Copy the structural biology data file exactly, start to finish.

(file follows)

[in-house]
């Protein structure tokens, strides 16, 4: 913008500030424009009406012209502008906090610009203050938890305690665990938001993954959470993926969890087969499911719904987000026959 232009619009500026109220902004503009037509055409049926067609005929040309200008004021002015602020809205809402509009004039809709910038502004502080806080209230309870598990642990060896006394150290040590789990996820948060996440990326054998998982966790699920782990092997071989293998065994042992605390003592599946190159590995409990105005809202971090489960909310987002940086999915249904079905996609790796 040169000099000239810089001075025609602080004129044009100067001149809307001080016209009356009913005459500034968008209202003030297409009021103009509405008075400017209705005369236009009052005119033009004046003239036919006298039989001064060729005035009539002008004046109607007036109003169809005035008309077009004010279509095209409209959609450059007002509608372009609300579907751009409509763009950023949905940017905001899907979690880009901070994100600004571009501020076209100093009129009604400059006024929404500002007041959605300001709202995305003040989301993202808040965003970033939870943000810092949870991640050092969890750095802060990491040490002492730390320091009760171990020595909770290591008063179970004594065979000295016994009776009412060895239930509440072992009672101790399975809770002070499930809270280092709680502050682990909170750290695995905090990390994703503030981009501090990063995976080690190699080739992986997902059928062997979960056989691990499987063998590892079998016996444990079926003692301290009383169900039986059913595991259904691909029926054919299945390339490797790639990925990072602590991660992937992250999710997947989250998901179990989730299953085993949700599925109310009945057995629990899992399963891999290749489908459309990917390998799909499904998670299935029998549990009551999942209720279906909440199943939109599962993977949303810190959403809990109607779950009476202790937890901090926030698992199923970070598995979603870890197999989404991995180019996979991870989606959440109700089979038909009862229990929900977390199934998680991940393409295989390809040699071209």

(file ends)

[in-house]
């Protein structure tokens, strides 16, 4: 913008500030424009009406012209502008906090610009203050938890305690665990938001993954959470993926969890087969499911719904987000026959 232009619009500026109220902004503009037509055409049926067609005929040309200008004021002015602020809205809402509009004039809709910038502004502080806080209230309870598990642990060896006394150290040590789990996820948060996440990326054998998982966790699920782990092997071989293998065994042992605390003592599946190159590995409990105005809202971090489960909310987002940086999915249904079905996609790796 040169000099000239810089001075025609602080004129044009100067001149809307001080016209009356009913005459500034968008209202003030297409009021103009509405008075400017209705005369236009009052005119033009004046003239036919006298039989001064060729005035009539002008004046109607007036109003169809005035008309077009004010279509095209409209959609450059007002509608372009609300579907751009409509763009950023949905940017905001899907979690880009901070994100600004571009501020076209100093009129009604400059006024929404500002007041959605300001709202995305003040989301993202808040965003970033939870943000810092949870991640050092969890750095802060990491040490002492730390320091009760171990020595909770290591008063179970004594065979000295016994009776009412060895239930509440072992009672101790399975809770002070499930809270280092709680502050682990909170750290695995905090990390994703503030981009501090990063995976080690190699080739992986997902059928062997979960056989691990499987063998590892079998016996444990079926003692301290009383169900039986059913595991259904691909029926054919299945390339490797790639990925990072602590991660992937992250999710997947989250998901179990989730299953085993949700599925109310009945057995629990899992399963891999290749489908459309990917390998799909499904998670299935029998549990009551999942209720279906909440199943939109599962993977949303810190959403809990109607779950009476202790937890901090926030698992199923970070598995979603870890197999989404991995180019996979991870989606959440109700089979038909009862229990929900977390199934998680991940393409295989390809040699071209």